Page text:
The pre-startup phase –

I had the best offer from a company that was making millions of dollars every month, which was willing to pay me a lot of money to work for them. And why was it the best offer?  I had just graduated from college.

I went to work there, where I was put through a training program. They wanted to bridge the gap between our shitty education system and the industry requirements, apparently. We were made to learn new software and how it worked. We were even educated about how the business worked. This was important because the position that they offered involved a lot of business intelligence too. Since I am an engineer, I had no text book knowledge of how this worked. It sounds interesting, right?


It wasn’t. I quit after around two weeks. I didn’t even have a backup plan. I just quit. It was boring and the training was taking so much of my productive time and I ended up doing nothing.

I got in touch with a colleague through my network who is a founder of a startup and asked him if there was a job that he could offer. And then, after ten minutes, there was an interview arranged. This was at 5pm, on a hot summer evening. 5PM! Offices close down at this hour. But they were still there and still working. They cut through the bullshit and made their process efficient. That’s how an interview was set up so quickly.

The first round was purely to test my intent. Why did I want to work here? Why did I give up the other offers? Why would I start a company? Do I have any ideas to work with?  How far did you go with that idea? How would you handle the business department if you were put in charge of it? Why would you want to be put in charge of it?

There was no right answer to any of these questions. There were just supposed to be answers. And sensible ones too. I already knew about their efficiency; I wouldn’t screw it up by giving them text book answers and with a strict, “I have a rod up my arse” face. I had to be….me! That’s all. I related some of those answers with my dating life, with the conferences that I had organized, with the projects that I had worked on, with why I was wearing formals but they were wearing casual shorts and T-shirts during the interview (true story). The entire interview lasted for about an hour and a half and then they said they’d get back to me.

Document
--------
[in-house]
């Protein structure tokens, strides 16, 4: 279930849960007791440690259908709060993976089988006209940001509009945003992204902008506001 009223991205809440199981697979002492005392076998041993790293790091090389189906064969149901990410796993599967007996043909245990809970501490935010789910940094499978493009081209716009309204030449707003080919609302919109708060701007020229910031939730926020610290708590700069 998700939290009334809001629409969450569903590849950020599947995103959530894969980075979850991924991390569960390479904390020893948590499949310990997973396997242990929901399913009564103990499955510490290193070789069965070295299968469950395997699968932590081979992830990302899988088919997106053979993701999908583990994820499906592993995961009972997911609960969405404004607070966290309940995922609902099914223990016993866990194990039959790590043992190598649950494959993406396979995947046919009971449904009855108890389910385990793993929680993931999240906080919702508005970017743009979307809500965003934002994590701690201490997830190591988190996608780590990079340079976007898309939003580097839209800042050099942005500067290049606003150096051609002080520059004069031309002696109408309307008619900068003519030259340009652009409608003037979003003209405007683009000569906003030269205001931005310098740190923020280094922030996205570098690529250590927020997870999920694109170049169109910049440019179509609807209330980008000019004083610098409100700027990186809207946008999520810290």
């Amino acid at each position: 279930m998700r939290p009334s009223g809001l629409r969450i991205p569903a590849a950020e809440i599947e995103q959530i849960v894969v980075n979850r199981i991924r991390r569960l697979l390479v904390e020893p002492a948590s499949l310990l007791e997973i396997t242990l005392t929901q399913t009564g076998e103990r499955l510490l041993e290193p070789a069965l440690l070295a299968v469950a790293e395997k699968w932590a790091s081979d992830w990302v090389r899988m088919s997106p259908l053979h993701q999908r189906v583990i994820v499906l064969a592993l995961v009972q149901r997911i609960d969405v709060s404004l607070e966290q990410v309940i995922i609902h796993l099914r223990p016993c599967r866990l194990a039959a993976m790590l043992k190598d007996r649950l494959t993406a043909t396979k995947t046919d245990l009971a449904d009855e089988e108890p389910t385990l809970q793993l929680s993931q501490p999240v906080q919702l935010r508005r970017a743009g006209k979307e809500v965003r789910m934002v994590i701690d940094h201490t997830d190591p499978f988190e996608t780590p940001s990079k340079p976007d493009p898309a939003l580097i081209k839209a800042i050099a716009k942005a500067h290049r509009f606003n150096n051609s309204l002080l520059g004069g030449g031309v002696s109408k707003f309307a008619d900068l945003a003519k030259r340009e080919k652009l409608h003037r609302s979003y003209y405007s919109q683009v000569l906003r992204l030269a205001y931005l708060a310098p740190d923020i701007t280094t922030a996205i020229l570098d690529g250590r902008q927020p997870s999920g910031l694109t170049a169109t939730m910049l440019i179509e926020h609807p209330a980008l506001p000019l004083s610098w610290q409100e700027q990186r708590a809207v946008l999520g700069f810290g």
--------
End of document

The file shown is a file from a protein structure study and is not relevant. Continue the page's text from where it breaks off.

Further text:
This was a startup with 9 people in it. Each one had a humongous role to play and there was no getting around that. If I got into this, then it definitely meant loads of work and a lot of responsibility, which most graduates aren’t even prepared to do. Neither was I.

I thought there would be another round of the interview and then they’d decide whether to hire me or not. There were three other rounds!

Thoroughness is what I noticed. It was pretty obvious. The position that I was being interviewed for was the head of business development. I’m a computer science engineer who just graduated! They had to be thorough. The second interview was mostly to test my business intelligence. There was a whole task for me to do which took me around two days to figure out. It still wasn’t the best solution; which they didn’t really mind. Like I said, it was important that I had a solution that made sense.

I was interviewed again by the founders keeping the task and its solution as a criterion. This was more rigorous than I had expected it to be. My entire understanding of logic was tested, and each level seemed to get more twisted with regard to business intelligence. The point being that thoroughness was a default culture in this company since it was just an extension of the founders themselves.

Ten days later I got a phone call asking if I was free to start working after that week ended to begin my role as the head of business development. I said yes!